If you’re willing to stay up late and the skies are clear early next week, you can catch the first total lunar eclipse in more than three years that’s visible throughout North America.
The total eclipse, the first visible throughout the U.S. since December 2012, will peak at about 3 a.m. EDT.
Earthsky.org says the April 14-15 eclipse “begins a lunar eclipse tetrad — a series of 4 consecutive total eclipses occurring at approximately six month intervals. The total eclipse of April 15, 2014, will be followed by another on Oct. 8, 2014, and another on April 4, 2015, and another on Sept. 28 2015.”
Sky & Telescope says that in a total eclipse, “from the Moon’s perspective, the Sun remains completely hidden for 1 hour 18 minutes. From Earth’s perspective, the lunar disk isn’t completely blacked out but instead remains dimly lit by a deep orange or red glow.”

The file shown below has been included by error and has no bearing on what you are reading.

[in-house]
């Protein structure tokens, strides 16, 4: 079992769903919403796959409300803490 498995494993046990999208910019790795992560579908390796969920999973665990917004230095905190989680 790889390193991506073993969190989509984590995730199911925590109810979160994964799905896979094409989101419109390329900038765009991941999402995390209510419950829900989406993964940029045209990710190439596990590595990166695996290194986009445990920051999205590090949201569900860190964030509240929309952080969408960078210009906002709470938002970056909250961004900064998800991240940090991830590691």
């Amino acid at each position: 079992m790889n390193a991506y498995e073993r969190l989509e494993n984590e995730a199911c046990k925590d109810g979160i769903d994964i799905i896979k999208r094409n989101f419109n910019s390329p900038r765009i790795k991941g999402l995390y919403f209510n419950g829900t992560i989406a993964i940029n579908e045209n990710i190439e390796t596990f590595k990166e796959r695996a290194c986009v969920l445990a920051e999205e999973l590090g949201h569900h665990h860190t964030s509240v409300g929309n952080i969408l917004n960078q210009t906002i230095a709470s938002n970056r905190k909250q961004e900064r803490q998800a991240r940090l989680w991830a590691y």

For further reading, below is a list of several eclipse-related resources:
— The U.S. Naval Observatory‘s page allows you to input your city and get specific data on the exact time of the eclipse’s phases — penumbra, umbra and totality.
— NASA, which includes a complete catalog of lunar eclipses for 5,000 years, from 1999 B.C.E. to 3000 C.E.
— Timeanddate.com, which has some nice animations on the subject.